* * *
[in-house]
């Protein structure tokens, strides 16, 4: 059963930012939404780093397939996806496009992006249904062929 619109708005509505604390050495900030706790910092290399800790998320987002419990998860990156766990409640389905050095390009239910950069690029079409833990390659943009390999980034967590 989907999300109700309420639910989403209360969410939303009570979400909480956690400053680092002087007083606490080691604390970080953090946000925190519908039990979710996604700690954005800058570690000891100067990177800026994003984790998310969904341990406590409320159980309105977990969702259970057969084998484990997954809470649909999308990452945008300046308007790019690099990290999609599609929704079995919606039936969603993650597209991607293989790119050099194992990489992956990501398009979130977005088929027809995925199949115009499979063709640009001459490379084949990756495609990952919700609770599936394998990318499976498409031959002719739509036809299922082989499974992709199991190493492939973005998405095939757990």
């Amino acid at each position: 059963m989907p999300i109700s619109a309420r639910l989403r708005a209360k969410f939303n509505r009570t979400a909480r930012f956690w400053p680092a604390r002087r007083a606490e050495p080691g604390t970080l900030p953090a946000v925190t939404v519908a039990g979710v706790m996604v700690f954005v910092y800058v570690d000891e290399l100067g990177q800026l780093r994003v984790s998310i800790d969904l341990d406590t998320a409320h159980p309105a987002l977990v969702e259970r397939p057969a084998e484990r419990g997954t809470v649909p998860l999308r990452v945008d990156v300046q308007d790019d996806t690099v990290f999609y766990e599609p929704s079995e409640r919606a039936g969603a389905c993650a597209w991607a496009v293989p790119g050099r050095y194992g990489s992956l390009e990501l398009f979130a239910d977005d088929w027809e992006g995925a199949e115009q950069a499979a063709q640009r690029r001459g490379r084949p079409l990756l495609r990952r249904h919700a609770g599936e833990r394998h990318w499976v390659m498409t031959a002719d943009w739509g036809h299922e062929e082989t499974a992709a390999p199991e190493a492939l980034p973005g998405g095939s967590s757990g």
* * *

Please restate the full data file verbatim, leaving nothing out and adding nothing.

[in-house]
């Protein structure tokens, strides 16, 4: 059963930012939404780093397939996806496009992006249904062929 619109708005509505604390050495900030706790910092290399800790998320987002419990998860990156766990409640389905050095390009239910950069690029079409833990390659943009390999980034967590 989907999300109700309420639910989403209360969410939303009570979400909480956690400053680092002087007083606490080691604390970080953090946000925190519908039990979710996604700690954005800058570690000891100067990177800026994003984790998310969904341990406590409320159980309105977990969702259970057969084998484990997954809470649909999308990452945008300046308007790019690099990290999609599609929704079995919606039936969603993650597209991607293989790119050099194992990489992956990501398009979130977005088929027809995925199949115009499979063709640009001459490379084949990756495609990952919700609770599936394998990318499976498409031959002719739509036809299922082989499974992709199991190493492939973005998405095939757990």
């Amino acid at each position: 059963m989907p999300i109700s619109a309420r639910l989403r708005a209360k969410f939303n509505r009570t979400a909480r930012f956690w400053p680092a604390r002087r007083a606490e050495p080691g604390t970080l900030p953090a946000v925190t939404v519908a039990g979710v706790m996604v700690f954005v910092y800058v570690d000891e290399l100067g990177q800026l780093r994003v984790s998310i800790d969904l341990d406590t998320a409320h159980p309105a987002l977990v969702e259970r397939p057969a084998e484990r419990g997954t809470v649909p998860l999308r990452v945008d990156v300046q308007d790019d996806t690099v990290f999609y766990e599609p929704s079995e409640r919606a039936g969603a389905c993650a597209w991607a496009v293989p790119g050099r050095y194992g990489s992956l390009e990501l398009f979130a239910d977005d088929w027809e992006g995925a199949e115009q950069a499979a063709q640009r690029r001459g490379r084949p079409l990756l495609r990952r249904h919700a609770g599936e833990r394998h990318w499976v390659m498409t031959a002719d943009w739509g036809h299922e062929e082989t499974a992709a390999p199991e190493a492939l980034p973005g998405g095939s967590s757990g």